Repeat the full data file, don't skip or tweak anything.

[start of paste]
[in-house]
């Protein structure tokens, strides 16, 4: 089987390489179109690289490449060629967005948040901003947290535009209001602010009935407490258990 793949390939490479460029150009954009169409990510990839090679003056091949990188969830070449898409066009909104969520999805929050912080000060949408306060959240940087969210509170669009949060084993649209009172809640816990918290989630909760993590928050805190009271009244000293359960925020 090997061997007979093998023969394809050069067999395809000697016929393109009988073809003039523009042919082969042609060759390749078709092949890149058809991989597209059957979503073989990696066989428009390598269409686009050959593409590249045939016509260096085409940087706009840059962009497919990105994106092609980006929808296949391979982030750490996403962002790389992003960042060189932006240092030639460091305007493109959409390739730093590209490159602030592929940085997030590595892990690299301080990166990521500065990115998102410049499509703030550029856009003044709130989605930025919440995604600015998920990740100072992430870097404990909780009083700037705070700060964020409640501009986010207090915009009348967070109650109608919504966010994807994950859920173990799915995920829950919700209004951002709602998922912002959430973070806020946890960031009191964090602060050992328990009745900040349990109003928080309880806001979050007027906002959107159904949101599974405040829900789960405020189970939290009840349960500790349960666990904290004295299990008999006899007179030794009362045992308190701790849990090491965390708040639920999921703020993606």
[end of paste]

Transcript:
[in-house]
């Protein structure tokens, strides 16, 4: 089987390489179109690289490449060629967005948040901003947290535009209001602010009935407490258990 793949390939490479460029150009954009169409990510990839090679003056091949990188969830070449898409066009909104969520999805929050912080000060949408306060959240940087969210509170669009949060084993649209009172809640816990918290989630909760993590928050805190009271009244000293359960925020 090997061997007979093998023969394809050069067999395809000697016929393109009988073809003039523009042919082969042609060759390749078709092949890149058809991989597209059957979503073989990696066989428009390598269409686009050959593409590249045939016509260096085409940087706009840059962009497919990105994106092609980006929808296949391979982030750490996403962002790389992003960042060189932006240092030639460091305007493109959409390739730093590209490159602030592929940085997030590595892990690299301080990166990521500065990115998102410049499509703030550029856009003044709130989605930025919440995604600015998920990740100072992430870097404990909780009083700037705070700060964020409640501009986010207090915009009348967070109650109608919504966010994807994950859920173990799915995920829950919700209004951002709602998922912002959430973070806020946890960031009191964090602060050992328990009745900040349990109003928080309880806001979050007027906002959107159904949101599974405040829900789960405020189970939290009840349960500790349960666990904290004295299990008999006899007179030794009362045992308190701790849990090491965390708040639920999921703020993606």